Abandoned quarries in Kisii and Nyamira turn into death traps

Because of regular rainfall in the region, water has collected in most of the quarries.

Photo credit: Ondari Ogega | Nation Media Group

Abandoned quarries in Kisii and Nyamira counties, mostly created by road builders, have turned into death traps.

Some residents jump into them to end their own lives while killers dump bodies there.

Because of regular rainfall in the region, water has collected in most of the quarries.

Some have become health hazards and cave in during heavy rains. To earn money, residents, especially those living near roads being built, authorise the extraction of marram from their land.

Road contractors often do not bother to fill up the holes they make in the process, leaving residents with hazards to deal with.

In Ting’a, on the Kisii-Nyamira road, a quarry formed when the road was built two decades ago is causing nightmares for residents, with people seeking to end their lives finding it suitable for their actions.

Residents say the quarry, on a quarter of an acre, has become a water reservoir and part of it is 10 metres deep.

Those with intentions to take their own life target the deepest end. The shallow side is used as a carwash site and boda boda operators can be seen cleaning their motorcycles there.

Some residents use the water for domestic purposes.

When the Nation stopped at the quarry, some women were washing clothes while others scooped the water in jerricans to take home.

Cattle from adjacent homesteads quench their thirst there while some pupils fetch the water for use in their schools.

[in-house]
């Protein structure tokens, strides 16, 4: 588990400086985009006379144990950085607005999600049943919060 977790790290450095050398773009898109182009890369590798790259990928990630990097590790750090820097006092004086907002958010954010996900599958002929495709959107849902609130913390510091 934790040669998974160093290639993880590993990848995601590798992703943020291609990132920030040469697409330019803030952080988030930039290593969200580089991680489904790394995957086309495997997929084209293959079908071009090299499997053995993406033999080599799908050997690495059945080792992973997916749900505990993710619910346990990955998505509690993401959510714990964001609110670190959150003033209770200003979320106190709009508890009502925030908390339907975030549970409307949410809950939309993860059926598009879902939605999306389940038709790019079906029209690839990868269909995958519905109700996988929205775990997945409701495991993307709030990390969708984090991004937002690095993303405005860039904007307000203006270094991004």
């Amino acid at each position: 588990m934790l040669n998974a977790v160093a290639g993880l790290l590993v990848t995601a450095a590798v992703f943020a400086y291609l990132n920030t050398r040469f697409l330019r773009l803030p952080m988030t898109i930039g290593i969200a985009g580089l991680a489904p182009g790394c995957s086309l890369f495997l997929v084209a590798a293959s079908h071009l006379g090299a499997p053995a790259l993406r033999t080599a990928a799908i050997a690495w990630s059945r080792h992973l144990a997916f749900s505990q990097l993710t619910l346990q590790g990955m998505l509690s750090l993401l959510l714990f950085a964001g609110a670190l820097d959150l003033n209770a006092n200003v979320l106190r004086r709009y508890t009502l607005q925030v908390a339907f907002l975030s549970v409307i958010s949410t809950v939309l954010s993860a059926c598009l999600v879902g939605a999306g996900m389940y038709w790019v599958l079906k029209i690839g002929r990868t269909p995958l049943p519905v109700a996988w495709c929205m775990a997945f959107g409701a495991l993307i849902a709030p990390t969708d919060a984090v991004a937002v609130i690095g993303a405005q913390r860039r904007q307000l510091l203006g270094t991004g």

Even with the negative effects, some residents say the quarry is useful to them.

The killer quarry, said Titus Nyakundi, needs to be filled up and urged officials to take action.

Found floating in the water

“This quarry has become a health hazard. We have rescued dozens of people here in the recent past who have tried to kill themselves. The good thing is that there are always people around, so when one jumps into the water, we are able to respond quickly and save lives,” he said.

Locals do not have the exact number of people they have rescued, but they say the number of those attempting to end their lives is high.

In February, the body of an unidentified man was found floating in the water.

“We retrieved the body of an unknown person with a string around his neck. The person may have been killed elsewhere and dumped here,” said Richard Anyona

“With murder cases increasing around the country, we do not know if there are more bodies there,”.

Authorities say it was unfortunate that the person whose body was retrieved was not identified.

Residents of Ting’a village accuse the road contractor, who moved from the site 10 years ago, of failing to rehabilitate the quarry.

They want the quarry fenced off to make it safer.

“The people who dug up this place in search of murram left without filling up the huge hole they created,” said Joshua Bogonko.

But even with the negative effects, some residents say the quarry is useful to them.

Some residents jump into them to end their own lives while killers dump bodies there.

Photo credit: Ondari Ogega | Nation Media Group

“The quarry is a blessing in disguise because it has offered self-employment to some residents. Young people keep themselves busy here by cleaning vehicles and boda bodas,” said Risper Nyanchama.

Kisii County Nema official Arnold Ofula said there are dozens of such abandoned quarries in the region that pose a health risk to residents.

He said the environmental watchdog had tracked down some contractors who did not fill up the quarries they created and some cases are in court.

"Before starting a project, contractors must have an environment impact assessment report that shows how the construction site will be handled. But many leave without finalising such plans," he said.

Welcome!

You're all set to enjoy unlimited Prime content.